Diana on Steroids

 Posted by on 8 August 2009 at 1:01 pm  Health
Aug 082009

As I mentioned, I had oral surgery last Tuesday, July 28th. For a full week, I felt pretty miserable. After the first day, I wasn’t in pain. Yet I was dour, grumpy, and miserable — as poor Paul can attest! I was also easily tired. I didn’t dare drive myself anywhere, and the simple act of walking down the driveway wore me out. I couldn’t figure out what the problem was, but I suspected that I was in more pain than I realized, that my body was in a bit of shock, that the medication was affecting me, and/or that I was aggravated by my diet of soft foods.

Six days after my surgery, that changed for the better. I woke up on Monday (August 3rd) feeling like my old self again. I was happy and chipper. I took pleasure in eating. I was able to drive down to Colorado Springs to pick up the raw milk for our co-op in Castle Rock — over two hours high stress driving due to the delicate timing and iffy traffic — without feeling tired afterward.

Given that radical change, I began to suspect that I was pretty seriously affected by the drugs I had been taking — particularly the steroids. (I’ve never had any kind of response to antibiotics before.) The steroid I took was methylprednisolone (a.k.a. medrol) for six days, starting with six doses and tapering down to just one. I took my last dose on Sunday morning. So the timing made sense.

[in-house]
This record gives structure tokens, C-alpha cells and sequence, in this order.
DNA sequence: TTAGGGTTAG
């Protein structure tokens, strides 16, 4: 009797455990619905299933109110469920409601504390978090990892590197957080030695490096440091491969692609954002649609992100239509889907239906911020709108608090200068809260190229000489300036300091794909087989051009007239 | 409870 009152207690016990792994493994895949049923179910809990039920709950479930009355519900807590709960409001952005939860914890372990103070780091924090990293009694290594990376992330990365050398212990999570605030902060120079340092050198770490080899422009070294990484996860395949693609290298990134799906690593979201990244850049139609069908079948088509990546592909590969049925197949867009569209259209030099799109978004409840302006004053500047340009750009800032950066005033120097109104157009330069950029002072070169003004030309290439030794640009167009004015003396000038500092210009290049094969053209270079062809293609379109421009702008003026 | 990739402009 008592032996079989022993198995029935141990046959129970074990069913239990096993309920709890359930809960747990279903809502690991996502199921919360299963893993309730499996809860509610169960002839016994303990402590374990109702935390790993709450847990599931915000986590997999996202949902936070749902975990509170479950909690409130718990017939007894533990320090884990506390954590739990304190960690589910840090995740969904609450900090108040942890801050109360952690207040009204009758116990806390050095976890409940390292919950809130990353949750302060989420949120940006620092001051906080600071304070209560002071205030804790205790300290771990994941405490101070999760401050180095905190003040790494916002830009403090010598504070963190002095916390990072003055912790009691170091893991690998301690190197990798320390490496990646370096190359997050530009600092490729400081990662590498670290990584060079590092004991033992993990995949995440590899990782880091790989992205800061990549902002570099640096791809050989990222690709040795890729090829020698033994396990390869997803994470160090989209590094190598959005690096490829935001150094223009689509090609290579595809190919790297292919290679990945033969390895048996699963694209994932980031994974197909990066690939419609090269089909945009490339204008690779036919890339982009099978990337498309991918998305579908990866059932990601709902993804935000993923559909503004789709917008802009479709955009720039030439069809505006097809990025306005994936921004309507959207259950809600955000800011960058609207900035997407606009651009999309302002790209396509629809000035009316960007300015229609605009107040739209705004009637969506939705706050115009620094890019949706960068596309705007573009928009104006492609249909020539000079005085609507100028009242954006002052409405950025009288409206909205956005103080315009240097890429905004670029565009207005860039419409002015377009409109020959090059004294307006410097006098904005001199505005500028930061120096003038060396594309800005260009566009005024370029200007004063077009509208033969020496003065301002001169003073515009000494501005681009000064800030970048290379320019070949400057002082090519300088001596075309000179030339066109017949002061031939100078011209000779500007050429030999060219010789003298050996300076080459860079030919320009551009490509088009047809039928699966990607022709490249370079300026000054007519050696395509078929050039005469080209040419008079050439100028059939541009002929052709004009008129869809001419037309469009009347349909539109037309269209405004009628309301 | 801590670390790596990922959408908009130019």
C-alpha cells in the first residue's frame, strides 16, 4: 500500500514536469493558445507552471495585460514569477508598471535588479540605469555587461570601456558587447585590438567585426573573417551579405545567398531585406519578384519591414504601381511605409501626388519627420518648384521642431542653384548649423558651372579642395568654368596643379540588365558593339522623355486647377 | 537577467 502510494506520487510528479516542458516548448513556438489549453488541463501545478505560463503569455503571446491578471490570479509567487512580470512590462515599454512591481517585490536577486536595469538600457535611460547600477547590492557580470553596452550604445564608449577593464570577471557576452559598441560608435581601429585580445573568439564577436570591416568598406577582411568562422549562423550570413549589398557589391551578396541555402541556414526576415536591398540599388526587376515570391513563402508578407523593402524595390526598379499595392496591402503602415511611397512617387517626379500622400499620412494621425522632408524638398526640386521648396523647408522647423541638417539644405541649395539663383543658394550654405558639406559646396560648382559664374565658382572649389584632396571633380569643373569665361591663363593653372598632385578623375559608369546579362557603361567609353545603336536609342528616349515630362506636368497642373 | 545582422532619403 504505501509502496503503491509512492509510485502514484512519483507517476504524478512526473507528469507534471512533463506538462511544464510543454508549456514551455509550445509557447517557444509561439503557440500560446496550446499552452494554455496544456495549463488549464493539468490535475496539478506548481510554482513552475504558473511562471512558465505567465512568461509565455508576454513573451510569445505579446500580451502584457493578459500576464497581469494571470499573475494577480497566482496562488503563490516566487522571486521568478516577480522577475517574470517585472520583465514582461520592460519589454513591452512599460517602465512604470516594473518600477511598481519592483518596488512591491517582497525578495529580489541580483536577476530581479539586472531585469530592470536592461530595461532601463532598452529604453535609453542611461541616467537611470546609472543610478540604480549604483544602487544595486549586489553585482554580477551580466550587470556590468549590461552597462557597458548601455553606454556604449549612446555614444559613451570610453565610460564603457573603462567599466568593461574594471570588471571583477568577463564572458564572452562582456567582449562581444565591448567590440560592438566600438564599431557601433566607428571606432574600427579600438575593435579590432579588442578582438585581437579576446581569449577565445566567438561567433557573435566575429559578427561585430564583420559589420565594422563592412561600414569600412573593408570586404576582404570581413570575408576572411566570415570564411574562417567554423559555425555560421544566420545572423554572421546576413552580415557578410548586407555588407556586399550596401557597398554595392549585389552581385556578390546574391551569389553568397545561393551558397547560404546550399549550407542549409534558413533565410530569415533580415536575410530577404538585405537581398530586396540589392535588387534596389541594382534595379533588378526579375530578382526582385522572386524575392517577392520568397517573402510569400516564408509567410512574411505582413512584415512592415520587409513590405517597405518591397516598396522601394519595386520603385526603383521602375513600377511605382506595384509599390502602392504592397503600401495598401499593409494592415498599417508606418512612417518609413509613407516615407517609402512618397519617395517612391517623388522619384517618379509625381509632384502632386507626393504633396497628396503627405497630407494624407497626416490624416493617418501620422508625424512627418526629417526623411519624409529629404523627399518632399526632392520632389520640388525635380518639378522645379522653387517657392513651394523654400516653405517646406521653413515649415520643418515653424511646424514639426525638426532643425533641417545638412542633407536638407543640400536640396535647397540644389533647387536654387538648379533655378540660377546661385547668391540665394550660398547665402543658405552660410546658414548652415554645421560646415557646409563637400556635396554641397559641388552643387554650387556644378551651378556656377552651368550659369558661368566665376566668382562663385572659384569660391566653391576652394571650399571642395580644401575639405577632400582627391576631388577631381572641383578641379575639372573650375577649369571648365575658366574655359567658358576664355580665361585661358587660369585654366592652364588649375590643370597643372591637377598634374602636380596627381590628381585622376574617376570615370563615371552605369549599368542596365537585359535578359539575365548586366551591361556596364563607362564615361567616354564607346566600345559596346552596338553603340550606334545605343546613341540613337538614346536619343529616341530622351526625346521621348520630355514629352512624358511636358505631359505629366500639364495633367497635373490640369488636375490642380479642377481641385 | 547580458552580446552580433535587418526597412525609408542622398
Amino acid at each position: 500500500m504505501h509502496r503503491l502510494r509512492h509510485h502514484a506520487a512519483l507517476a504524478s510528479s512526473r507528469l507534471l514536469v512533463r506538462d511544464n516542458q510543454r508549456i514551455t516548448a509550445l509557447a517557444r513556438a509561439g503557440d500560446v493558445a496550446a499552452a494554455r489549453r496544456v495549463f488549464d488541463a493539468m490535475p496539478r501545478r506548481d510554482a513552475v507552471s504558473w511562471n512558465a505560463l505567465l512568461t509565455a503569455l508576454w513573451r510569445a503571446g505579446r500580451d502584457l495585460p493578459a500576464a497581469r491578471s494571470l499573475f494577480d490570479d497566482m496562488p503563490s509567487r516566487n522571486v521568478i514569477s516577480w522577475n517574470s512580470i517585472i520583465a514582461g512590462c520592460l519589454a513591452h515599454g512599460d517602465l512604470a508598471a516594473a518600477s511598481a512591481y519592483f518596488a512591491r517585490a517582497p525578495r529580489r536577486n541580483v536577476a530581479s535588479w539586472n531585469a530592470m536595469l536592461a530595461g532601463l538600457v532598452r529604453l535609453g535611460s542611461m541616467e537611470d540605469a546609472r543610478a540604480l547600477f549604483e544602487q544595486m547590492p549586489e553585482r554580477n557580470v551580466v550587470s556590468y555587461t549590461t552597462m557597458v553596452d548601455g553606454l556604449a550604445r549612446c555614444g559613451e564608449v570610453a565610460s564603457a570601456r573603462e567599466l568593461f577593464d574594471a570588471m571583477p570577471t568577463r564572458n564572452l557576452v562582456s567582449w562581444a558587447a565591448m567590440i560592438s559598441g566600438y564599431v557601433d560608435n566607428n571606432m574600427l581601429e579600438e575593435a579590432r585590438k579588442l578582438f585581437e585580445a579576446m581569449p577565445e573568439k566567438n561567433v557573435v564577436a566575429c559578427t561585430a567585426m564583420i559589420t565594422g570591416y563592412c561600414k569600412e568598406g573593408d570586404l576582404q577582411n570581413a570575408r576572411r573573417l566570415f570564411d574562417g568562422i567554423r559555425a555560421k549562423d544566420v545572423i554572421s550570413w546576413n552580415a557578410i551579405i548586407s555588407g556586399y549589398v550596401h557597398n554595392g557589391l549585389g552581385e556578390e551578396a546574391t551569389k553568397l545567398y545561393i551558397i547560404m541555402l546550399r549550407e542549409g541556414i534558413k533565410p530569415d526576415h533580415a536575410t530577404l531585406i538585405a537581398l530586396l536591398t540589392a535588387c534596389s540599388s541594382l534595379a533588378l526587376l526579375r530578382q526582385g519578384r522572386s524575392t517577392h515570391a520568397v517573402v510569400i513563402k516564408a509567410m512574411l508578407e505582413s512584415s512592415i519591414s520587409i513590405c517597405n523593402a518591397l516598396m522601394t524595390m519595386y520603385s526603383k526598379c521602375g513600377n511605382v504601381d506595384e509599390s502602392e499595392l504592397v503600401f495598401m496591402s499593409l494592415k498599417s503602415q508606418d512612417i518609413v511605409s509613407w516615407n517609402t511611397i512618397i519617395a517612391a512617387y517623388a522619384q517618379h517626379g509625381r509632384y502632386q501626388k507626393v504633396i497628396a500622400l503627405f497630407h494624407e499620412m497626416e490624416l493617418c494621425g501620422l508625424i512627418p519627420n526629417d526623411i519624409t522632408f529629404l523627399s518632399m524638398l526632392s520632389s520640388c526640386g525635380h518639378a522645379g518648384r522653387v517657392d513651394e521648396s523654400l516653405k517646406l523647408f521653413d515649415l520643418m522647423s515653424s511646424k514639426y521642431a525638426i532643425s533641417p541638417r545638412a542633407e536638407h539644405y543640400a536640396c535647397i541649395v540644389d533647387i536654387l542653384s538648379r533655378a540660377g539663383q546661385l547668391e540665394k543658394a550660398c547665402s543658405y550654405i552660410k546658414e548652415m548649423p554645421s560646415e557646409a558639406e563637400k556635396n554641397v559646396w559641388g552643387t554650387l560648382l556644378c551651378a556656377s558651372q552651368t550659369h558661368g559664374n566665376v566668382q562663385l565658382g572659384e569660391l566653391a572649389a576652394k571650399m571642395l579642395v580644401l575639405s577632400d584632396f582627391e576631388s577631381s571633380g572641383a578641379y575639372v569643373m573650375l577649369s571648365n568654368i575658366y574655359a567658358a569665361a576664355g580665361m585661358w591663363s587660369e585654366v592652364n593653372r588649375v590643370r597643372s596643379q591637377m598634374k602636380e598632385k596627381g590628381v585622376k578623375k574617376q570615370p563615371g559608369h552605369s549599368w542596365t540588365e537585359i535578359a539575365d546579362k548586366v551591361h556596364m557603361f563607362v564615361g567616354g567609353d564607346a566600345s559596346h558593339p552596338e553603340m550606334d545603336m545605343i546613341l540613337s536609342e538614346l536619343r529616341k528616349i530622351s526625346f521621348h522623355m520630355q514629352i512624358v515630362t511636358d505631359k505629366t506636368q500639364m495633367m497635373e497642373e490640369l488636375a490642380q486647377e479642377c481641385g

My periodontist confirmed that such mood changes are fairly common on the steroids. He told me that some people feel much better on them — namely people who have arthritis or other orthopedic problems. However, people without such problems tend to feel crappy on them, as I did.

All in all, I’m rather surprised that I reacted so strongly to the steroids. I’m not surprised that they made me tired, but their effects on my mood were downright alarming. I didn’t feel like myself that week — and truly, I wasn’t myself! I don’t think I’ve ever taken a mood-altering drug before, and I don’t think I want to repeat the experience!

This experience surely has some profound implications for philosophic questions about personal identity and philosophy of mind. I’ll leave that for you to discuss in the comments.

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